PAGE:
A new Enfield V twin
Sat Nov 10, 2018 10:04

ONCE UPON A MOTORCYCLE - A potential new Royal Enfield V-twin

At the 2018 EICMA show Royal Enfield produced a concept model of an 838cc V-twin

which they say may be made in the near future as an homage to the original

and comparing them I have to say that they've done a pretty fair job in attempting a similar appearance although I have several criticisms.

First and foremost is that front end. I don't like girder forks for good reason having ridden two motorcycles so equipped, one of which - the Vincent 1000 - was downright terrifying because of the way the forks wandered and flexed.

A better attempt was done by Coventry Eagle who used a pressed steel girder fork which although not very pretty was a lot stiffer than the Vincents but then it had a lot less power and weight to cope with but even so didn't inspire confidence. A modern design of girder fork with traditional appearance would be better.

However I could live with the forks shown on the concept model if the headlight was at least twice the size and stood out front not tucked away like that. If I had megabucks I might ask someone like Wilwood Brake systems (which Leno raves about) to build me a fake drum brake hub with a couple of discs hidden inside, it would look much better.

I dislike 'bobbers' intensely. They are a dumb idea in my opinion. Why would anyone want to lose their rear suspension and just to get a 'look' have to live with a rear wheel hopping and skipping at every minor irregularity? Of course this RE effort isn't really a bobber it's a monoshock (and I don't like them either).

What I dislike is having a solo saddle with no bum stop so that you feel you could slide off backward under certain circumstances. I prefer the look of a dual seat but on the other hand the original KX was a bobber, a real one and it at least had a luggage rack behind the saddle, that I could live with.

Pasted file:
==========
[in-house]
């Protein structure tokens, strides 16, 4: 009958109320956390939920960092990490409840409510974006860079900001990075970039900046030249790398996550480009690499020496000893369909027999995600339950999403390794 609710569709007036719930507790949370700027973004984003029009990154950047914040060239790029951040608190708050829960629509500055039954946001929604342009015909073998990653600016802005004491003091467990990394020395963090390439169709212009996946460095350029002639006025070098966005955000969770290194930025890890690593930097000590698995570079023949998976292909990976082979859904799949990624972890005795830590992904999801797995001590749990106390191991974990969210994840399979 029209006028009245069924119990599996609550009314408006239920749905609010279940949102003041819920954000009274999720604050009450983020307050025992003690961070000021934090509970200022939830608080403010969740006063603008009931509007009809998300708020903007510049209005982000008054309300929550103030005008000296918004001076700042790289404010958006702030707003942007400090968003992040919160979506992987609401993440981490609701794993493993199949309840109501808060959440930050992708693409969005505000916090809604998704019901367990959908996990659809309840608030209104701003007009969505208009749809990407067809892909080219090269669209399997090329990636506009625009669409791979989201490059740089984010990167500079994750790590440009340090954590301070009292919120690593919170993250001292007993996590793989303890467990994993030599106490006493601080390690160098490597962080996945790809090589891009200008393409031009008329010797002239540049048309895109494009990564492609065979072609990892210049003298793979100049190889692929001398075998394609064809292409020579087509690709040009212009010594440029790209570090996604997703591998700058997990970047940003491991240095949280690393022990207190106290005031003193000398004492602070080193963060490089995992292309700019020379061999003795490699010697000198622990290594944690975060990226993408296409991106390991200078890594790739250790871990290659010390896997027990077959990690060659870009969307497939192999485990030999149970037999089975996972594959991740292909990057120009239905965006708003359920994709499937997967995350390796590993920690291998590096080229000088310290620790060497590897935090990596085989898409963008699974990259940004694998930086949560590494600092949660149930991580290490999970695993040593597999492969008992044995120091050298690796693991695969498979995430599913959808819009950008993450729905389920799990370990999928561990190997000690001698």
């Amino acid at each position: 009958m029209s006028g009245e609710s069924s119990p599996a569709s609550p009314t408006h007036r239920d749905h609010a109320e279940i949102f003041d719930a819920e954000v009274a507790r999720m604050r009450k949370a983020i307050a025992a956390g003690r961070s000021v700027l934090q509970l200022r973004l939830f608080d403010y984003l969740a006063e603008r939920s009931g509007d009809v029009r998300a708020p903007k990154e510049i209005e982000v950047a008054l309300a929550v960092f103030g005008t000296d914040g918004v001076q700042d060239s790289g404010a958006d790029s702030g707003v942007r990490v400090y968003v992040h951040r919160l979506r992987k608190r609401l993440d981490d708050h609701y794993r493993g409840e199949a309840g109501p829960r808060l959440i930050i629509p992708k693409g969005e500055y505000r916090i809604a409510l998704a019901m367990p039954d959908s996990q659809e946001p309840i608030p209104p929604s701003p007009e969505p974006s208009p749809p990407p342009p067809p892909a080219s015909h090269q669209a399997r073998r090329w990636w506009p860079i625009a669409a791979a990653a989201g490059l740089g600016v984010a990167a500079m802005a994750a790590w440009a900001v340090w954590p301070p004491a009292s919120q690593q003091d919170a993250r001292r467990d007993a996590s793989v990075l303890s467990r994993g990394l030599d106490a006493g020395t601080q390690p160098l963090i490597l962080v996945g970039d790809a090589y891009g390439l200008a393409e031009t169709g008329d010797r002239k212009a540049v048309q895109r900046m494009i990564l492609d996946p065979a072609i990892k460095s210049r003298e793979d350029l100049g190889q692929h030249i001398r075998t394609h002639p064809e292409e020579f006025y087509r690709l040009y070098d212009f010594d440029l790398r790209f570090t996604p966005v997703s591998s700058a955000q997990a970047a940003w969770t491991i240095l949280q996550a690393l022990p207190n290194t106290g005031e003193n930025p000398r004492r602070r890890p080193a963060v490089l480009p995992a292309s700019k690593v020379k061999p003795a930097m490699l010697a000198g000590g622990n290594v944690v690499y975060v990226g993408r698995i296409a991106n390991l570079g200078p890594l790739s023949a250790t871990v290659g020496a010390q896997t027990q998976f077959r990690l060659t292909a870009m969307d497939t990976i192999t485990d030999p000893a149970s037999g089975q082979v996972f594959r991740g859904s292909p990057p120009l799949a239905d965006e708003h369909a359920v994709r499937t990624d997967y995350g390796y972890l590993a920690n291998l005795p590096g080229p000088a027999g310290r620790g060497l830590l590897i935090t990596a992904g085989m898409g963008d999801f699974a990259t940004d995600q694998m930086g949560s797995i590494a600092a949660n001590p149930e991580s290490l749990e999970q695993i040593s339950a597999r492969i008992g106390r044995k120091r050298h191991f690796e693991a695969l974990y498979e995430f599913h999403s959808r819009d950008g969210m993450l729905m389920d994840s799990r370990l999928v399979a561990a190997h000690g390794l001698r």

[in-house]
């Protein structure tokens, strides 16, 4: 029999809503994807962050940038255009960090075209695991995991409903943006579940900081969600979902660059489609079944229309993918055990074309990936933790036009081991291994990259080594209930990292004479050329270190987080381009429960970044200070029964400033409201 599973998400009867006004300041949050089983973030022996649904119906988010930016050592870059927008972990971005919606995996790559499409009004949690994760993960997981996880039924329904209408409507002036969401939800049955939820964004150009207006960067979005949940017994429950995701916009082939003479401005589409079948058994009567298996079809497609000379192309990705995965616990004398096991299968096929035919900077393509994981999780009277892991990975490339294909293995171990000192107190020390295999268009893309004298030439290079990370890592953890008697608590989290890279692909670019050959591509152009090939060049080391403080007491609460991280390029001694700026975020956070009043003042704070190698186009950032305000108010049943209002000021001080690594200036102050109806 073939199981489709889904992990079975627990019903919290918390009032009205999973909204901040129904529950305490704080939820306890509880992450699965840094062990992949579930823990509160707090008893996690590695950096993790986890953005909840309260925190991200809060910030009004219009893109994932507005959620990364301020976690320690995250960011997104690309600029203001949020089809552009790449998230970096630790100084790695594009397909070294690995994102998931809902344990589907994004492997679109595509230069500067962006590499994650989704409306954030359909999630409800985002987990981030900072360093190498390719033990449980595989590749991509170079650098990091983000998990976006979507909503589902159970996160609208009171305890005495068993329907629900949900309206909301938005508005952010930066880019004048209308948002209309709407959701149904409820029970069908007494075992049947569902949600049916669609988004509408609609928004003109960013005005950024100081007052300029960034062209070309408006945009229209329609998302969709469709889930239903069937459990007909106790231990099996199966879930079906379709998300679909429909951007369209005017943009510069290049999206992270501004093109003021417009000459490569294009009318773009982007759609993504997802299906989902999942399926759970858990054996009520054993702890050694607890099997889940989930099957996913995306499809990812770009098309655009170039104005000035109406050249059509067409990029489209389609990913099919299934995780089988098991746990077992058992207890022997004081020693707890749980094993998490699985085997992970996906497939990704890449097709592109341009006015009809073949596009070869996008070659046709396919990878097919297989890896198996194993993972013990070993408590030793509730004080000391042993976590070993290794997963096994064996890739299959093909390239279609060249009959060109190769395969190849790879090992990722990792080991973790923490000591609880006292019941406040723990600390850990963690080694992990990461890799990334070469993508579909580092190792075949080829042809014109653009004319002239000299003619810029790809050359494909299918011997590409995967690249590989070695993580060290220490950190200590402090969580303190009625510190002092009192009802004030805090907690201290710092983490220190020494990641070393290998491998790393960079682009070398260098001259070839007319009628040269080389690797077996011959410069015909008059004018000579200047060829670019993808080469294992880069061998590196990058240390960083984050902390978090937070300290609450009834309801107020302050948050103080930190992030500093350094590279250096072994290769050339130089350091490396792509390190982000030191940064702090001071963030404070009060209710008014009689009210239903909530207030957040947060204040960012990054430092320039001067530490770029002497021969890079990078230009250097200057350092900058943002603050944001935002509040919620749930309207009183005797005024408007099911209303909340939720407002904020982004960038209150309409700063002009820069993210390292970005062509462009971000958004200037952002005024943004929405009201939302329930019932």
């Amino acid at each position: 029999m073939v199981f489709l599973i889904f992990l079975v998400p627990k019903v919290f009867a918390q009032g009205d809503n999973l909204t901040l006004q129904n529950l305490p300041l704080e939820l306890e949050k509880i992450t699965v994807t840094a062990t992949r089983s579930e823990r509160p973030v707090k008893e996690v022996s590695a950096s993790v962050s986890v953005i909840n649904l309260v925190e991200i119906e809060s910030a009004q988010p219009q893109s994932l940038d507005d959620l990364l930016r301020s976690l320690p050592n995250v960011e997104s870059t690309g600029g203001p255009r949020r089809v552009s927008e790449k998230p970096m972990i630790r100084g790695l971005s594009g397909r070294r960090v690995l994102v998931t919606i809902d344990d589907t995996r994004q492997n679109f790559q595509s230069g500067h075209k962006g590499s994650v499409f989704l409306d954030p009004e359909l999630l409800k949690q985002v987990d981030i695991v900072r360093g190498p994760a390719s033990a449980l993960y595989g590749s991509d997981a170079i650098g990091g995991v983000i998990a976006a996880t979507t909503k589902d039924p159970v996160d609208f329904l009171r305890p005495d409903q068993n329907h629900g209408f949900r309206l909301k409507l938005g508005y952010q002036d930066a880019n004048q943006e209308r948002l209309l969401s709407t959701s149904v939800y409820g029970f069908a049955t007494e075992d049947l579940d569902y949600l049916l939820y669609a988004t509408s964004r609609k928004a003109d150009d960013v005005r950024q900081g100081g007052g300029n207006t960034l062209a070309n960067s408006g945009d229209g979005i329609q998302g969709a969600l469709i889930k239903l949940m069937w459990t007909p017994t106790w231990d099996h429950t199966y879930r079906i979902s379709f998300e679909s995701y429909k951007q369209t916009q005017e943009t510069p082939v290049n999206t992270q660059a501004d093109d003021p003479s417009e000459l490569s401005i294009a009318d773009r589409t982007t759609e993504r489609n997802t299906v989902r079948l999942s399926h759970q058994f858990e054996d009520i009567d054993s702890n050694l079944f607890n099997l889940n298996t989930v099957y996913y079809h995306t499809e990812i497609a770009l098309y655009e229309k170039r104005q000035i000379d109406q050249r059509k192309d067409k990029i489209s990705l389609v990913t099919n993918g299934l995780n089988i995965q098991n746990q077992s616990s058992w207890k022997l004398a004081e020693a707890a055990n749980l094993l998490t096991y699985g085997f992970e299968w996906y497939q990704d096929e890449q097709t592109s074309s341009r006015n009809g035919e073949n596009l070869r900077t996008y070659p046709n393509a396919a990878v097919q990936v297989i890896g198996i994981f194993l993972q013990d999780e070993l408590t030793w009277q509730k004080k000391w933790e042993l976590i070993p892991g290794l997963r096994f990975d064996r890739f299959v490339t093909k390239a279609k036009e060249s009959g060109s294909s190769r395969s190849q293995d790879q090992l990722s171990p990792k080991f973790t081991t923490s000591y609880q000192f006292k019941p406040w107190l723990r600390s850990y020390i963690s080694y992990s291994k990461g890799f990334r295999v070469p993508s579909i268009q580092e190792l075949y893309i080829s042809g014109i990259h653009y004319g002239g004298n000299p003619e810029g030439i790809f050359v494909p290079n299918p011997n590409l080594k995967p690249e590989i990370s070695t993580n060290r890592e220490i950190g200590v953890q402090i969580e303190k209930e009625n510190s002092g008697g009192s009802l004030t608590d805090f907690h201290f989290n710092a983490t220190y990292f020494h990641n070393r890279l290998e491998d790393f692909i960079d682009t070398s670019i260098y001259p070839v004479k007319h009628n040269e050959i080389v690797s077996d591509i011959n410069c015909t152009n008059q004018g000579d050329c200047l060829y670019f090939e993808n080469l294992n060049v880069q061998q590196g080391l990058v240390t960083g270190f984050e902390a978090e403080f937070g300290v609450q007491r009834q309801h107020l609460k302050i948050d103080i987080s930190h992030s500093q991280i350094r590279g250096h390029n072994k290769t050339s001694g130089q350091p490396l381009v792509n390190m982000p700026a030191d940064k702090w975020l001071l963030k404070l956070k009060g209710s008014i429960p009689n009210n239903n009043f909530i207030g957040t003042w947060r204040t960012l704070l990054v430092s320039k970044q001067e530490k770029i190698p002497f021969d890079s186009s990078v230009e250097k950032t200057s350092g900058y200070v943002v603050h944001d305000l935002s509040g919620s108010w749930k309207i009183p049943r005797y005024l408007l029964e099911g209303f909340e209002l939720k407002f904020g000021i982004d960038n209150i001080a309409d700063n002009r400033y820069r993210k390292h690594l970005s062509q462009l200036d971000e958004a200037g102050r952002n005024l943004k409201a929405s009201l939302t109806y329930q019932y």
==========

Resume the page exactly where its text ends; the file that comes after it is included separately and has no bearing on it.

If I'd been asked to make design suggestions I'd have said go with a pressed steel frame. Its light and strong and can give you plenty of storage space, such as the Ariel Leader/Arrows

This way you can make the engine part of the structure and you can also have rear shocks and a swingarm which is much better than either a solid rear end or a mono shock in appearance if not function. I never could see what the supposed advantage was except possibly to save weight and perhaps to get more travel from the laid down shock which idea came from dirtbikes originally, Roger DeCosta's Suzukis? Vincents predated that but the concept is different, not that I'm a fan of Vincent anyway, that beautiful engine is a powerhouse but the rest of the bike is an after thought in my opinion, rank heresy though it be.

Last but not least in the looks departemnt why not have a two into one exhaust terminating in a fishtailed 'Brooklands can'? I think it would fit the lines of the bike much better

Oh and one last remark, the gas tank isnt very attractive, there's too much sheet metal showing at the nose right behind the steering head, surely you could make a tank that was more bulbous yet flattened like a Brough's only with a couple of semi-circular reliefs at the front to allow the handlebars their full movement without denting the gas tank. Also why not fit a full mudguard on the front, who needs mud and rocks thrown up against the engine?

Don't much care for blacked out engine cases either while we're at it! However despite all of the above its a jolly good attempt and like all the best motorbikes it should be regarded as a starting point for the owner to customize to suit themselves. Frankly I think the old original KX looks the best by far and thats what I would have aimed for and why not? You're never going to sell all that many of them because big cruisers appeal to a rapidly dwindling market, one has only to regard the numerous failures such as Victory, Indian and a few more whose names escape me.

It might be better to build a base model at an attractive price whose design allows for easy after market parts to be fitted to make it appealing to as wide a range of potential owners as possible and definitely don't forget the sidecar crowd, make sure the frame is suitably lugged and produce a sidecar frame to go with it but leave the bodywork to be chosen or built by the owner or a seperate coachwork company.

    • I do like... - sarge, Sat Nov 10 15:03
      ...the look of the original, as well. My experience (read: "Just enough to be dangerous") tells me a clean solid looking machine is usually just that. A "pretty" design often means something to be... more
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